Monday, December 31, 2012
Four metres was a real star band for me in the summer and I found more openings than ever before. Having the new Spectrum transverter made things a lot easier and despite having only a simple aerial, I was very pleased with the results. A couple of gotaways, like SV8CS and an EA8. But there's next year...
Lots of six metre openings too and I was particularly thrilled to make several transatlantic QSOs - no big deal you may say, but this was all on the vertical antenna.
I started to use JT65A heavily at the end of last year, but with the new G4ZLP interface that I bought at the start of the year, JT65 and the other WSJT modes have been in almost constant use here. I find the modes both extremely efficient and enjoyable to operate. CW and SSB activity has diminished quite substantially here this year.
WSPR too has been immense fun and I have devoted more time to it than before. 7 and 28MHz have been my favoured bands and it's been fun to have reports from all the way around the world using no more than 1 Watt.
2012 was the year of RTLSDR and what a lot of fun I had! Although the cheap USB dongles are not the most sensitive, I have been surprised and delighted about what they can do. Probably the best use of them so far, for me, has been the Virtual Radar applications which up until now has been the preserve of the expensive, bespoke equipment.
SDR# even on a cheap USB dongle has given me a taste of what can be done and I shall look forward to trying out more advanced SDR technology in due course.
I've been excited to start to use Charlie M0PZT's PZTLog program. It's an excellent piece of software and I've particularly enjoyed the Datamodes and JT65 integration capability. Charlie is constantly updating the software - I even noticed a new release on Christmas Day. There's dedication!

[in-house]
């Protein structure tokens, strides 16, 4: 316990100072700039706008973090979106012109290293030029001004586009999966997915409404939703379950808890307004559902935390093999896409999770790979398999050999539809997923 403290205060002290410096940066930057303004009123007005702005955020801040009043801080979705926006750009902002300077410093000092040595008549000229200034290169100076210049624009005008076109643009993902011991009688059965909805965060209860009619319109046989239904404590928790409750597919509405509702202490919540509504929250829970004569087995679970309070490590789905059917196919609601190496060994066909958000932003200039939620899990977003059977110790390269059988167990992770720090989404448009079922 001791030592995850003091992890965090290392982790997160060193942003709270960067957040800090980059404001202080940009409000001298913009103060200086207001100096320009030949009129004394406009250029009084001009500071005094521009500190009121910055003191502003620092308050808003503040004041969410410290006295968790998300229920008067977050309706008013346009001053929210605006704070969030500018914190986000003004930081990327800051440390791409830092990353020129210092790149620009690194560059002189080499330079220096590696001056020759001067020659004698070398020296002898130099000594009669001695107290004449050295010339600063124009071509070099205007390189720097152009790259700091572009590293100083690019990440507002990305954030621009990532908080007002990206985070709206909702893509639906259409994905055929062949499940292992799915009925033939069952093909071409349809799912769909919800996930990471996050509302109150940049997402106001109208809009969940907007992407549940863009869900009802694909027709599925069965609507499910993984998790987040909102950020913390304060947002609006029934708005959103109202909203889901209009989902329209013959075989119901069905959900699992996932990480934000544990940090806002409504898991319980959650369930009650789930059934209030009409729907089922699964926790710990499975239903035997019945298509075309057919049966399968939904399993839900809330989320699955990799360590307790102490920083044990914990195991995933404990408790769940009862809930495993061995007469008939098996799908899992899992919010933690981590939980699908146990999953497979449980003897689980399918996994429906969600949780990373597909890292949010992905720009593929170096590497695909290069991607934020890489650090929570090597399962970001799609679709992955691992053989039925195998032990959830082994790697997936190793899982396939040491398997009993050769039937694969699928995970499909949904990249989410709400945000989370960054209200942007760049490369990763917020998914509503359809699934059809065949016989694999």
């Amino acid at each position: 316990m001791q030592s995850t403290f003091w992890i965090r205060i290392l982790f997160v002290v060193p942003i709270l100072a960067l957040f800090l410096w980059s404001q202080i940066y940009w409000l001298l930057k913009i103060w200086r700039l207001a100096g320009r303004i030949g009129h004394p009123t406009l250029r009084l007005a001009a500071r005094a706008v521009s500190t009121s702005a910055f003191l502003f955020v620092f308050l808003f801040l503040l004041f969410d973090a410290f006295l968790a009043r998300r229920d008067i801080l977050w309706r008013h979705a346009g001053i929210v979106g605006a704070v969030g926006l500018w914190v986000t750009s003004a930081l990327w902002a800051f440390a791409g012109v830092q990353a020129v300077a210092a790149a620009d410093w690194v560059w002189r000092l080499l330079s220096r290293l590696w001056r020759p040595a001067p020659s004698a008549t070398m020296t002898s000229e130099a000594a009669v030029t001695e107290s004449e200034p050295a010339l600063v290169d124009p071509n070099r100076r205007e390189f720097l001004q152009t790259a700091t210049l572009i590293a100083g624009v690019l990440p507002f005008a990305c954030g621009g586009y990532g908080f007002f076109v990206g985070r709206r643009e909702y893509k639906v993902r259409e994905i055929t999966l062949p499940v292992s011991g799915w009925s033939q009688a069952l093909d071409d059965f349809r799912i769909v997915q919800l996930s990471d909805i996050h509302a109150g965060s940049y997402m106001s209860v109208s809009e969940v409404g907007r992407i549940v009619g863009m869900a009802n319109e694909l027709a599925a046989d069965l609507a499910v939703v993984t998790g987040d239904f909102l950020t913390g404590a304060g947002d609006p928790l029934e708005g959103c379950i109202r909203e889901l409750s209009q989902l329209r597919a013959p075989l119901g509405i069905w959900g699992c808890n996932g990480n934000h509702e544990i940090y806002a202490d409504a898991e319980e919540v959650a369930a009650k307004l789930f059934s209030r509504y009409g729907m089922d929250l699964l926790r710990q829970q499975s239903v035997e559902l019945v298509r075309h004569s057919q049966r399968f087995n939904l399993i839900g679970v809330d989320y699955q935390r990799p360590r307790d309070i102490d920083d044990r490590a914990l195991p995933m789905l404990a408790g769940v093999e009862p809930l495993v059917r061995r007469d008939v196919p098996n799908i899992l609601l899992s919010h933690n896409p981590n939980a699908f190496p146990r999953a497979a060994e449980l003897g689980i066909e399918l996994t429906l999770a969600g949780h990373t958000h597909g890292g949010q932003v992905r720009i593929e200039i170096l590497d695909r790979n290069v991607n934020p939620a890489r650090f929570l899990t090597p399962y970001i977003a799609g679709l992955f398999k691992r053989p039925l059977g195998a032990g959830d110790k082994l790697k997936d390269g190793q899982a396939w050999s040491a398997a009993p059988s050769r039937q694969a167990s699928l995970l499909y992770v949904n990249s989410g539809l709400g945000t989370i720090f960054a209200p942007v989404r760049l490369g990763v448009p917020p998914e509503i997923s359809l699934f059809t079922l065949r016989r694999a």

6. Cheap and cheerful equipment
Both the Baofeng UV-3 and UV-5 144/432MHz handhelds arrived this year and have proved a lot of fun, for a combined investment of under £50. Simply, you can't go wrong.
I was fascinated to listen to some 27MHz AM signals in the late summer which led me to wonder about what I would hear on 29MHz. Sure enough there were some fascinating stations to listen to and a handful of contacts. What a surprise to learn that as well as using old 'boat anchor' type gear, some people were using state of the art SDR rigs to generate their AM signals. Very nice they sounded too!
8. Having a message encrypted by an Enigma machine
Having the chance to have a message that I sent, encrypted by an Enigma machine in Cheltenham, sent over the air to Bletchley Park and then decrypted was quite special! Thanks to the Cheltenham ARA and Milton Keynes clubs for making this possible.
9. DSTAR: DCS reflectors
On D-STAR, the arrival of the DCS reflectors brought new resilience and quality, I felt. Some of the innovation was quickly applied across the D-STAR network resulting in less 'black holes' and better qualityQSOs.
10. Remote control
Although it's as simple as using my iPad across the WiFi network at home to control the PC in the shack running the JT65-HF software - remote control has been brilliant and has resulted in a good number of QSOs in the evenings when I've been sat downstairs on the sofa! Highly recommended!